Us A Message
placidly amid the noise and haste, and remember what peace there may be
far as possible, without surrender, be on good terms with all persons.
Speak your truth quietly and clearly; and listen to others, even to the
dull and ignorant; they too have their story.
loud and aggressive persons; they are vexations to the spirit. If you
compare yourself with others, you may become vain or bitter, for always
there will be greater and lesser persons than yourself. Enjoy your achievements
as well as your plans.
interested in your own career, however humble, it's a real possession
in the changing fortunes of time. Exercise caution in your business affairs,
for the world is full of trickery. But let this not blind you to what
virtue there is; many persons strive for high ideals, and everywhere life
is full of heroism.
yourself. Especially do not feign affection. Neither be cynical about
love; for in the face of all aridity and disenchantement, it is as perrenial
as the grass.
kindly the counsel of the years, gracefully surrendering the things of
youth. Nurture strength of spirit to shield you in sudden misfortune.
But do not distress yourself with dark imaginings. Many fears are born
of fatigue and loneliness. Beyond a wholesome discipline, be gentle with
are a child of the universe no less than the trees and the stars; you
have a right to be here. And whether or not it is clear to you, no doubt
the universe is unfolding as it should.
be at peace with God, whatever you conceive him to be. And whatever your
labors and aspirations, in the noisy confusion of life, keep peace in
all its sham, drudgery and broken dreams, it is still a beautiful world.
Be cheerful. Strive to be happy.
a story behind this beautifully written and well known piece.
prose poem, originally untitled, was written by Max Ehrmann in Terre
Haute, Indiana in the early 1920's. In 1921, Max Ehrmann wrote in
should like, if I could, to leave a humble gift--a bit of chaste prose
that had caught up some noble moods," The result was Desiderata.
Ehrmann obtained a federal copyright (NO. 962402) on January 3, 1927.
The copyright was bequeathed to his widow, Bertha, upon his death
in 1945. Bertha Ehrmann renewed the copyright in 1954 then bequeathed
it to her nephew, Richmond Wight, upon her death in 1962. Richmond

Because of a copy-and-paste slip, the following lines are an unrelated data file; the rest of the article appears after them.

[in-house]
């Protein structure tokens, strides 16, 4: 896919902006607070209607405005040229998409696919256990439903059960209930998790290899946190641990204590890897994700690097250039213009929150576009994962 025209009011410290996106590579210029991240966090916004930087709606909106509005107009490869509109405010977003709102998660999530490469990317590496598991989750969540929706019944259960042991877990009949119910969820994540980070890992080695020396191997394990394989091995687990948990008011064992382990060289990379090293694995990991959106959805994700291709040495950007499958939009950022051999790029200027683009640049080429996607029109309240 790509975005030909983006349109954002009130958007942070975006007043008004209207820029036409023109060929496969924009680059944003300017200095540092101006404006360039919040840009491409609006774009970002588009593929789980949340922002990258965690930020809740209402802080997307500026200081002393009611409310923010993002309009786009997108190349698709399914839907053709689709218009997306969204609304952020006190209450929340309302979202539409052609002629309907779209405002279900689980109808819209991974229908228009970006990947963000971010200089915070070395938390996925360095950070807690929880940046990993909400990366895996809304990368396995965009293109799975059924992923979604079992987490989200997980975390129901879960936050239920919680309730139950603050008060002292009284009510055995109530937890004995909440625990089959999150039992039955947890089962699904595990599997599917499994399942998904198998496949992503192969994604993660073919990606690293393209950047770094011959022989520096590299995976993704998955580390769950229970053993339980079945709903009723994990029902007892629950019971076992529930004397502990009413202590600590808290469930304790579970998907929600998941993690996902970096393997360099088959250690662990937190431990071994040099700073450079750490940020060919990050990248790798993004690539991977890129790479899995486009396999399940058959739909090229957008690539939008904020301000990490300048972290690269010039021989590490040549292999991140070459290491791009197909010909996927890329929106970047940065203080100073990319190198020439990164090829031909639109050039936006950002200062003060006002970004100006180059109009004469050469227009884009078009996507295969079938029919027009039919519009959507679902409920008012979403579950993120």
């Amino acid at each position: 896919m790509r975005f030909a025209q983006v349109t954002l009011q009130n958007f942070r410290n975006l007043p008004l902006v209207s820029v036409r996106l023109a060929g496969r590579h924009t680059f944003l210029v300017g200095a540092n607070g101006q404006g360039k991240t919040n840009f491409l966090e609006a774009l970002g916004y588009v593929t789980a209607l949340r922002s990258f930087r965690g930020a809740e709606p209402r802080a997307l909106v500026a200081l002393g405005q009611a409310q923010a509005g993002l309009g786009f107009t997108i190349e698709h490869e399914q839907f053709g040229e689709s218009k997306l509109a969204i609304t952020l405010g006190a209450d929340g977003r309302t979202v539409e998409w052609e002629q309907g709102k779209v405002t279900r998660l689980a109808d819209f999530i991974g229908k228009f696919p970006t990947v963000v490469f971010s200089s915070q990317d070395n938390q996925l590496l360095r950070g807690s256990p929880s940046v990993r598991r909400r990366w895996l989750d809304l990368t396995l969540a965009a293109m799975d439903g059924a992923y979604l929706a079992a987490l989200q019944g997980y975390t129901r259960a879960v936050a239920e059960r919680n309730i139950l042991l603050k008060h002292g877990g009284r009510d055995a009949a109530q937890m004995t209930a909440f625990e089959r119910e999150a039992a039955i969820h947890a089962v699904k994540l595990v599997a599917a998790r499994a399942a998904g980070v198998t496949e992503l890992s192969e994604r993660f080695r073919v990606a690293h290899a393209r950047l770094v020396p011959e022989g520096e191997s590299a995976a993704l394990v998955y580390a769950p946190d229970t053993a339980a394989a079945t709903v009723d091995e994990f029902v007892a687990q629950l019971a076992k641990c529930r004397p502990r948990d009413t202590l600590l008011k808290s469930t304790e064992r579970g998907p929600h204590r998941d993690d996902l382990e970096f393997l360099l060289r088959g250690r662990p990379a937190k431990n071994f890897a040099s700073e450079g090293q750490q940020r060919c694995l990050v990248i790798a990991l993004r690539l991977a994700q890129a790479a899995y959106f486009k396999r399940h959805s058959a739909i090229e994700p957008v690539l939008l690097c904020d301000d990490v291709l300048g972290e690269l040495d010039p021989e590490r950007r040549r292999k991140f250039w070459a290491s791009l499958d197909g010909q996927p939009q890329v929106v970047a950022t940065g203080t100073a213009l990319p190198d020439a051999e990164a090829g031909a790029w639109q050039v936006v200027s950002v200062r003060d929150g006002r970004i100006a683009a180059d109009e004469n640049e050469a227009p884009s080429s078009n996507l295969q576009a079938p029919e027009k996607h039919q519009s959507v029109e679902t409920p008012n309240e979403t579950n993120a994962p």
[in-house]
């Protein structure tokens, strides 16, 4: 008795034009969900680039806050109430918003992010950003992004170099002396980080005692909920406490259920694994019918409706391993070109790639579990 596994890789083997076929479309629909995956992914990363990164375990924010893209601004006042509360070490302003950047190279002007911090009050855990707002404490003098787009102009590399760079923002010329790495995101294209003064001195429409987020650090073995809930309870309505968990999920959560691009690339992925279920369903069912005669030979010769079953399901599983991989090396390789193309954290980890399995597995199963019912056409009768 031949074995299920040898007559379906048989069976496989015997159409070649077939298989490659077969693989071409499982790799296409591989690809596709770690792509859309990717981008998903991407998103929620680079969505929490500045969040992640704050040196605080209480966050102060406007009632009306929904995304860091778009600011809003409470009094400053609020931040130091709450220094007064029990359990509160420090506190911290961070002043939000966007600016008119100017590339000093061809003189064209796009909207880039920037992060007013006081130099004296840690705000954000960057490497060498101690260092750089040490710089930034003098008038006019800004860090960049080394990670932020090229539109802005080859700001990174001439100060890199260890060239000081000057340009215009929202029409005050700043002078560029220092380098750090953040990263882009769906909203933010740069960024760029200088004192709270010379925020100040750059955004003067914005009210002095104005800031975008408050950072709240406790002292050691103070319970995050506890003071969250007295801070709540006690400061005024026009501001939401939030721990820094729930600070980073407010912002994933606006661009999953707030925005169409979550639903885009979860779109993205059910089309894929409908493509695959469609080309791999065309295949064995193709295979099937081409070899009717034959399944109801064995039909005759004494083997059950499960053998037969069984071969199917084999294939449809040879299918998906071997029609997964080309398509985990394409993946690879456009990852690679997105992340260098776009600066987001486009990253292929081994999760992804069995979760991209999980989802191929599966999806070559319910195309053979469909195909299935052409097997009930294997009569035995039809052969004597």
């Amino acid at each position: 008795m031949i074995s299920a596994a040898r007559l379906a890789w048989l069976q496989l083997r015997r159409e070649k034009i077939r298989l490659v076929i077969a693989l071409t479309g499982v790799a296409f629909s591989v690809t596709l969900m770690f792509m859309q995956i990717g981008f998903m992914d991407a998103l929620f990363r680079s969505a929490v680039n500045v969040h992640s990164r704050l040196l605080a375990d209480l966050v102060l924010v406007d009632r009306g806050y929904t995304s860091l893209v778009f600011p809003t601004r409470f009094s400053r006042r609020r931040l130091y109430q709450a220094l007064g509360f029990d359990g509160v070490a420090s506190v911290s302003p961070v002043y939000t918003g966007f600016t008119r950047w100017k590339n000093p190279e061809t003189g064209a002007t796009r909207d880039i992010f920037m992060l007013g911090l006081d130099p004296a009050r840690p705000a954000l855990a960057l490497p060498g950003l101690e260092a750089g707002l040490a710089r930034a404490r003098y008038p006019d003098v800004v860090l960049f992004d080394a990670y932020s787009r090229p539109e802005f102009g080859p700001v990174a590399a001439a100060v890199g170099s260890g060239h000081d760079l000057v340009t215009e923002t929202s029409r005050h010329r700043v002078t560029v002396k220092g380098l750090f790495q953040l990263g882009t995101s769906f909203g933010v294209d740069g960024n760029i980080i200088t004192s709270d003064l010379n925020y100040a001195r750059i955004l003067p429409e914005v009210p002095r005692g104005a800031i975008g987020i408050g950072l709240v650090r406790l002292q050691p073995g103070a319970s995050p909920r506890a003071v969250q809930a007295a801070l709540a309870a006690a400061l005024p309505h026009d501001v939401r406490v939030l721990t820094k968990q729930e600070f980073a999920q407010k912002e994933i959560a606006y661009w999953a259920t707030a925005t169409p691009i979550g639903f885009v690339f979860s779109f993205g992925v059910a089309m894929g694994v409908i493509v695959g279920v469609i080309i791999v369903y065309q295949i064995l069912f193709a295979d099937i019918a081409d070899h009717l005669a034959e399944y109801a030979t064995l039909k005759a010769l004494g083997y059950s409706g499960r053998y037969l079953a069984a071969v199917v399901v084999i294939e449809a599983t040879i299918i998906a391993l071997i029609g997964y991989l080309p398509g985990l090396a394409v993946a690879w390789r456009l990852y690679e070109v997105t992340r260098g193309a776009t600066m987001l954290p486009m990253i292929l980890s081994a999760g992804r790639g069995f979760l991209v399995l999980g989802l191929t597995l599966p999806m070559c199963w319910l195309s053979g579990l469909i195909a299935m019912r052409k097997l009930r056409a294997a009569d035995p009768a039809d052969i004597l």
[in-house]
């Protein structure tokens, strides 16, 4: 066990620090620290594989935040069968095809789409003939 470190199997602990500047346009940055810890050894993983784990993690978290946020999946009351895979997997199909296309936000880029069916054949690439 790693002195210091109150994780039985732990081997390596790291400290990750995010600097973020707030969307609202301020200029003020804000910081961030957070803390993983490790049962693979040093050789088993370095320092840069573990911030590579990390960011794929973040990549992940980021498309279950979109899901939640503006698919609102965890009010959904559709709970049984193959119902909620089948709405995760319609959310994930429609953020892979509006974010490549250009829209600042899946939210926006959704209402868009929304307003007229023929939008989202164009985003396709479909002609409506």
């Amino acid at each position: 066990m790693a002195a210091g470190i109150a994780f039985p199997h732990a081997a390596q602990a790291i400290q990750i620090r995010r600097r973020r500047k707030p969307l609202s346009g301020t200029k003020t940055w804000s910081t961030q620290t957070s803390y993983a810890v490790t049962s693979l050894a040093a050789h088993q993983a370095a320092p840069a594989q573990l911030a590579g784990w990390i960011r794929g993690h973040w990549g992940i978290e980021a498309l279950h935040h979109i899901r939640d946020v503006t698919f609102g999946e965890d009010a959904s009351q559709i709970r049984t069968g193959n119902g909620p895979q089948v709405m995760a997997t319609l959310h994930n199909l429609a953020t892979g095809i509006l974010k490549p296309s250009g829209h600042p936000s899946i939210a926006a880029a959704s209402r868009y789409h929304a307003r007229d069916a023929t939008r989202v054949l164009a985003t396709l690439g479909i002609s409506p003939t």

Wight assigned the copyright for value to the Crescendo Publishing
Co. in 1971 headed by Robert Bell.
publication of Desiderata by yet another publisher called Combined
Registry Co., the Crescendo company instituted a lawsuit, Bell vs.
Combined Registry Co. The court ruled in favor of the defendant--in
short, because Max Ehrmann, although having secured a legal copyright
and renewed same, had never properly or in any way attached a copyright
notice on copies of Desiderata which he released for public domain--that
is, it can by used by anyone.
highlights: In December of 1933, Mr. Ehrmann used Desiderata as part
of a Christmas greeting sent to his friends. Thereafter, he received
a letter from on Merrill Moore, dated July 20, 1942. Moore identified
himself as a practicing psychiatrist on active duty with the U.S.
Army. Quoting from his correspondence, "I Think you should know
that nearly every day of my life I use your very fine prose poem Desiderata
in my work--here I have found your philosophy useful and have given
away a thousand copies in the last few years. A patient, a depressed
woman, gave it to me once several years ago with no address attached---!"
written quote by Moore, "I have distributed the beautiful copies
which you sent me and want to thank you for them again. I know that
I shall carry Desiderata with me when I get there (E. Indies). I shall
have it multigraphed for distribution to the soldiers if you have
response in 1942, "Yes, of course, you may distribute multigraphed
copies of Desiderata to the soldiers. I am happy to have at least
this small part in your splendid work." Moore to Ehrmann at Thanksgiving,
November 1944, "Also, I use Desiderata liberally and always find
it helpful. Like a panacea (it cures everything) it should be bottled
and sold as DR. EHRMANNíS MAGIC SOUL MEDICINE!!! I am continuing to
use your priceless prose poem in my work."
between September 1, 1952 and 1956, A Rev. Frederick Kates, dean of
St. Johnís Cathedral of Spokane, Washington came across a copy of
Desiderata without a copyright notice. On June 1, 1956 Rev. Kates
became the rector of St. Paulís Church, Baltimore. This church had
been founded in 1692. During the Lenten season of 1959 or 1960 Rev.
Kates included the poem on a sheet of devotional material he passed
out to about 200 members of his congregation. At the top of the page
of this handout containing the poem was the notation: "Old St.
Paulís Church, Baltimore A.C. 1692." This explains the source
of the erroneous attribution which appeared on many following publications
of the prose poem Desiderata.